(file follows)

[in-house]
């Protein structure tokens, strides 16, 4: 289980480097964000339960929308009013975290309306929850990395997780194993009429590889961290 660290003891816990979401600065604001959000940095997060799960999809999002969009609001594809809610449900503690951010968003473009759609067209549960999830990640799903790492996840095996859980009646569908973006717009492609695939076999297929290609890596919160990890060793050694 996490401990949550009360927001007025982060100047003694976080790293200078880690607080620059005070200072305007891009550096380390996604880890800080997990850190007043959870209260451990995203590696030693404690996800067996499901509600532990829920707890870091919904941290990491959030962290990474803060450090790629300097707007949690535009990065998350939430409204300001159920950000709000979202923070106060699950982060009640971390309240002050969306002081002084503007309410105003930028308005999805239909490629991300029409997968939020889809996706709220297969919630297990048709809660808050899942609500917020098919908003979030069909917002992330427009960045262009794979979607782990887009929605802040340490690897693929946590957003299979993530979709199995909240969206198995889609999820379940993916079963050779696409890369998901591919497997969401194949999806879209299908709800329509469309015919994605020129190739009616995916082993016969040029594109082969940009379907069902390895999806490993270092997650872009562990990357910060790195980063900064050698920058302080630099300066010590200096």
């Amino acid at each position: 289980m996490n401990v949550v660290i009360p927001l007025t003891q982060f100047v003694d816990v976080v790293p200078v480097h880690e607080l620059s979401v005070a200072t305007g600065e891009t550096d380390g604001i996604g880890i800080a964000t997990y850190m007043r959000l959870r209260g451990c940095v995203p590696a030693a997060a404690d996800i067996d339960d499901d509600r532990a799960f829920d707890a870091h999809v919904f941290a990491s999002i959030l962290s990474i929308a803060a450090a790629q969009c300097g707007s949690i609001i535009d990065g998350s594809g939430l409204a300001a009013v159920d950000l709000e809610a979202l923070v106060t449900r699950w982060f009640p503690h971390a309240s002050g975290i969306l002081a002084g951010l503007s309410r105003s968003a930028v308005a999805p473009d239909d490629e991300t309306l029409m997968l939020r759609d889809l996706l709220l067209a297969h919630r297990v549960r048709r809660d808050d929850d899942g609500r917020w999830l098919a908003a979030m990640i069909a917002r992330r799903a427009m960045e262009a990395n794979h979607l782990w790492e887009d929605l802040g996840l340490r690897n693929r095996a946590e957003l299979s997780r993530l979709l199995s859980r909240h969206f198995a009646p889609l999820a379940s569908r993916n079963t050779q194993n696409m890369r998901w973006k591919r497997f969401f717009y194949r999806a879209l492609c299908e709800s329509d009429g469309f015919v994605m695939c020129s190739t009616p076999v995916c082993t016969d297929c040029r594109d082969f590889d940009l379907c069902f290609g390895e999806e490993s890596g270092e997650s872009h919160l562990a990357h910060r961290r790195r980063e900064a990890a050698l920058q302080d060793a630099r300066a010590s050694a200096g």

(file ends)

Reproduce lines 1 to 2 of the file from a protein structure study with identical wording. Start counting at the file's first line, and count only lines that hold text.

[in-house]
């Protein structure tokens, strides 16, 4: 289980480097964000339960929308009013975290309306929850990395997780194993009429590889961290 660290003891816990979401600065604001959000940095997060799960999809999002969009609001594809809610449900503690951010968003473009759609067209549960999830990640799903790492996840095996859980009646569908973006717009492609695939076999297929290609890596919160990890060793050694 996490401990949550009360927001007025982060100047003694976080790293200078880690607080620059005070200072305007891009550096380390996604880890800080997990850190007043959870209260451990995203590696030693404690996800067996499901509600532990829920707890870091919904941290990491959030962290990474803060450090790629300097707007949690535009990065998350939430409204300001159920950000709000979202923070106060699950982060009640971390309240002050969306002081002084503007309410105003930028308005999805239909490629991300029409997968939020889809996706709220297969919630297990048709809660808050899942609500917020098919908003979030069909917002992330427009960045262009794979979607782990887009929605802040340490690897693929946590957003299979993530979709199995909240969206198995889609999820379940993916079963050779696409890369998901591919497997969401194949999806879209299908709800329509469309015919994605020129190739009616995916082993016969040029594109082969940009379907069902390895999806490993270092997650872009562990990357910060790195980063900064050698920058302080630099300066010590200096």